Harbours of Western Europe: economic shifts and trans-industrial visions
After the end of the Second World War, traditional European economic sectors inherited from the 19th century industrial revolutions came into decline. The development of an increasingly global economy led to a restructuring of Western economies where service-based activities and the financial sector progressively replaced struggling manufacturing and heavy industries. The European harbours which had grown during the industrial period were confronted with the continuing competition from Japan as well as other emerging global competitors in Asia such as South Korea. Most European port cities were faced with a downsizing of their ship-building and commerce activities. Some such as Aberdeen could benefit from new resources (petrol).Some which were ideally positioned on maritime routes, such as Rotterdam and Le Havre, could engage infrastructural change in order to adapt themselves to the new requirements of the industry (containers in particular). Yet many were faced with radical transformation. In the United-Kingdom, Liverpool, Belfast and Newcastle for instance were deeply affected by the industrial shift, and largely witnessed the demise of their ship-industry. The decline of these once powerful harbours was facilitated by the policies of the British government in the 1980s which declined assistance to these struggling industrial sectors. Other European harbours which have been confronted with a similar change of fortune due to economic and political factors include Gdansk and Marseille, Hamburg and La Spezia.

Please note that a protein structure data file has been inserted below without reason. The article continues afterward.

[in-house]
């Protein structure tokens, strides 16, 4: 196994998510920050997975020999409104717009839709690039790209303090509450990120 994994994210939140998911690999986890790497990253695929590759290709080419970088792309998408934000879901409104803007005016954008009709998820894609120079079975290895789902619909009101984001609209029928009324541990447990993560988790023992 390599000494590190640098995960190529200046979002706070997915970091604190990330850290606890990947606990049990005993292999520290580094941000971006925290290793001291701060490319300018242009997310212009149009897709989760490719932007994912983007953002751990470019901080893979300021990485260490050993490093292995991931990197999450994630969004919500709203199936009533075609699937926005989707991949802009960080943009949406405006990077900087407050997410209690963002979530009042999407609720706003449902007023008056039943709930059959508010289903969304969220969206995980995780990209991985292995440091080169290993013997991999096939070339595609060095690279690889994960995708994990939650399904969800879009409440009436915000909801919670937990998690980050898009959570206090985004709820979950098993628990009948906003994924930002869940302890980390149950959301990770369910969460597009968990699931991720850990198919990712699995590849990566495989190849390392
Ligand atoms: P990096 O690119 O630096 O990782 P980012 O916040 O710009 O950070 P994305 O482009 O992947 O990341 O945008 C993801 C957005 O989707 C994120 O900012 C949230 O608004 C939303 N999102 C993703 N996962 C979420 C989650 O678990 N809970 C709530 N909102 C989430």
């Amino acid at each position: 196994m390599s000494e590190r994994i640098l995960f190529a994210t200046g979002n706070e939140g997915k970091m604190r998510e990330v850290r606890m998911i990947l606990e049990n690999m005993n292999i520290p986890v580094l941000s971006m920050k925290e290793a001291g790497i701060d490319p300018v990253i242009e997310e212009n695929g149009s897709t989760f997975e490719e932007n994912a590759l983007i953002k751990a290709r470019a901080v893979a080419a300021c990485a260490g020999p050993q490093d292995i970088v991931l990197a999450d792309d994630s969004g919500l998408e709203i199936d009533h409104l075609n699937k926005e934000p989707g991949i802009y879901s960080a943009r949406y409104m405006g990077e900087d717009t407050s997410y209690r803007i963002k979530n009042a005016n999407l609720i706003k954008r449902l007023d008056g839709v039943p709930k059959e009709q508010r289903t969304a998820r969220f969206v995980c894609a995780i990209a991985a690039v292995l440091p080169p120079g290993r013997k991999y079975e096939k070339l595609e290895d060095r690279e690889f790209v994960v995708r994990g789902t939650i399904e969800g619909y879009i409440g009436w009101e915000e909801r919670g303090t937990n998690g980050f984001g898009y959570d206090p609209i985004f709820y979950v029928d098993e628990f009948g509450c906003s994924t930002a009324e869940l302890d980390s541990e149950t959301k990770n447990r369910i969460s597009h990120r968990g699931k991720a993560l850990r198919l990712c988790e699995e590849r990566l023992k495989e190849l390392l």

The aim of this enquiry into the harbours of Western Europe is to consider the relation between the economic changes affecting cities which had once thrived on maritime commerce and industry, and the cultural and aesthetic response to these changes. First, how are the urban textures which had grown out of specific economic drives reshaped by changing architectural and geographical functions? More importantly, how do the inhabitants contribute to the understanding of this process, to what extent are they able to influence its course? This question implies looking at both local, regional and national political forces and their role in the reshaping of port cities, but also the spaces where citizens manage to rearticulate a role for transformed and disused loci. Third then, and at the crossroad of this research, how are industrial mutations represented and seized by cultural activists? For instance in Liverpool, an organisation such as Metal has supported a range of projects tackling the issue of shrinking urban spaces, where Locus + in Newcastle has a major record of supporting projects dealing with the river and its changing fortune. It is the collision between aesthetic and cultural thought with industrial history in Western European harbours that this project intends to look at from a comparative perspective. It aims to do so in order to provide a historical analysis as well as constructive reflections on how aesthetics can develop alternative understandings and development in our contemporary urban environments.